February forfeitures frustrate financial criminals

Over the period February 9 – 12, 2022 the Financial Investigations Division (FID) successfully forfeited amounts totaling approximately JMD620,000, USD14,400 and CAD11,000 from four persons in Hanover and St. James.




Defendants JMD USD CAD Euro
Shelly-Ann Hibbert & Omar Jones 204,000 3,522
Michelle Trail 416,070 10,973 50
Nigel Richards 11,040
TOTAL 620,070 14,495 11,040  

In commenting on the orders handed down by the courts, FID’s Principal Director Keith Darien said, “These cases clearly demonstrate two things – one, the willingness of some Jamaicans to participate in unlawful activities or to facilitate same. Two, the ignorance of some members of the public about the Proceeds of Crime Act; this ignorance may be willful or inadvertent. It is evident that we have to remind the public about POCA and encourage their adherence to it.

Our function at the FID is to remove the benefit from crime. Wherever we gather evidence of a lifestyle being financed by criminal activities and ill-gotten gains, the FID will pursue the matter in the Courts and prosecute to the fullest extent of the law.”

He added, “We congratulate our colleagues in law enforcement for their continued vigilance and awareness to apply POCA charges when presented with certain predicate offences. In one of the cases it was officers in the Jamaica Customs Agency who acted to seize cash under the POCA; while in the other two it was the JCF’s CTOC officers at work in laying the POCA charges while investigating a homicide.

We anticipate broader use of this powerful legislation across law enforcement and as such we invite Jamaicans to shun opportunities which involve the proceeds of criminal activities. Having a criminal record can be a massive impediment to upward mobility; also the passage of these cases through the Courts can also tie up valuable time out of your life, time which you can never regain. Instead, we ask of the public to share information about criminal activities rather than aiding and abetting them.”

Background – Shelly-Ann Hibbert & Omar Jones
Members of the Jamaica Constabulary Force (JCF) Hanover Pro-active Investigations Unit (PIU) conducted operations in Harding Hall District, Hanover on two separate occasions at the premises of Omar Jones,  a Farmer   of Old Green Island in Hanover, on January 9 and 11, 2019. The operations were in relation to the murder of his girlfriend’s brother Leroy “Ziggy” Hibbert.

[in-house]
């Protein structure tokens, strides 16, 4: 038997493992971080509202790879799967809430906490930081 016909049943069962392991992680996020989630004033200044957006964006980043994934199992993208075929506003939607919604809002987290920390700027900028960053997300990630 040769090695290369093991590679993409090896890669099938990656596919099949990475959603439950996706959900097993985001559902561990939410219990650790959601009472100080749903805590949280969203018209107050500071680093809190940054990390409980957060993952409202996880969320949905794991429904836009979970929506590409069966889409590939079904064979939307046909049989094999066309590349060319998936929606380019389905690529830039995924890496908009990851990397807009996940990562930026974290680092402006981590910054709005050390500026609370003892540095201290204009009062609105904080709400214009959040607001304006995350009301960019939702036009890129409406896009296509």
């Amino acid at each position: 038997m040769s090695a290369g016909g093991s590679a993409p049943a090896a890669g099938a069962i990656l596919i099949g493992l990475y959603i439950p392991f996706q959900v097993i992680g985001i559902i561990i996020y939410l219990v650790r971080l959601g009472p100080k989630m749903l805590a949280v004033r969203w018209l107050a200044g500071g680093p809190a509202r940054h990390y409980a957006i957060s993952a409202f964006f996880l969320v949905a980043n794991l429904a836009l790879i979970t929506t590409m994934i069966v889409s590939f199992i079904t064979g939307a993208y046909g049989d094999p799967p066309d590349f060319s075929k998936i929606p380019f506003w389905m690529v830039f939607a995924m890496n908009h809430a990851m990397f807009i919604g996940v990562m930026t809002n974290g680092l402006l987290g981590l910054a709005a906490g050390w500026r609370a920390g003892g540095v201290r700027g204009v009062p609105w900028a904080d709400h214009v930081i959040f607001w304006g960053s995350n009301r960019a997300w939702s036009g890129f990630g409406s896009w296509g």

During the operations a total of JMD204,000 and USD3,522 was discovered. When no satisfactory responses were supplied by Hibbert or Jones about how the cash was derived by them it was then seized pursuant to Section 79 of the Proceeds of Crime Act (POCA). It is believed that the money was gained from lottery scamming activities.

The matter was brought before the Courts and following the conclusion of the trial on February 9, 2022, Hanover Parish Court Her Honour Mrs. Natiesha Fairclough-Hylton ruled that the seized cash be forfeited to the crown.

Background – Michelle Trail
On January 8, 2016, during a spot check along Sea View Drive in Lucea, Hanover a motor car with three passengers including Michelle Trail was signaled to stop. The police requested a search of the vehicle and the passengers during which a brown purse in the possession of Ms. Trail was found to contain JMD350,000 which she was sent via a remittance service by a friend overseas; Ms. Trail also claimed JMD66,070 which was found in the glove compartment. This aroused the suspicion of the police officers that these monies were unlawfully obtained.

Search warrants were subsequently prepared following which a search of Ms. Trail’s and the two other passengers’ premises was conducted. During search of Ms. Trail’s residence, she was asked to declare any cash or valuables which may be found. Ms. Trail declared nothing but noted that the only cash she had was that which was found in the glove compartment and in her purse and that the cash was derived from an event she promoted. A search of a bedroom at her residence revealed USD10,973 and €50. Ms. Trail stated that the money was given to her by her boyfriend overseas. Due to the conflicting stories given by Ms. Trail, the cash was seized under Section 79 of the Proceeds of Crime Act (POCA).

The matter was brought before the Courts and following the conclusion of the trial on February 11, 2022, Senior Parish Judge for Hanover Her Honour Mrs. S. Reid ruled that the seized cash be forfeited to the crown.

Background – Nigel Richards
On October 28, 2011, a Customs Officer at the Donald Sangster International Airport in Montego Bay, St. James conducted a search of luggage belonging to Nigel Richards upon his arrival from Canada.

During the search cash totalling CAD11,040 and USD260 (counterfeit notes) was found hidden among clothing items. Richards admitted to knowing that the US currency was counterfeit; he also failed to supply a satisfactory response when asked why the cash was disguised in the way it was and not declared.

The officer conducting the search theorised that the cash was unlawfully obtained or that it was intended to be used to facilitate unlawful conduct. He then seized the money under Section 79 of the Proceeds of Crime Act 2007. Richards was arrested and charged for possession of counterfeit notes.

The matter was brought before the Courts and following the conclusion of the trial on February 12, 2022, St. James Parish Judge Her Honour Ms. K. Grant ruled that the seized cash be forfeited to the crown.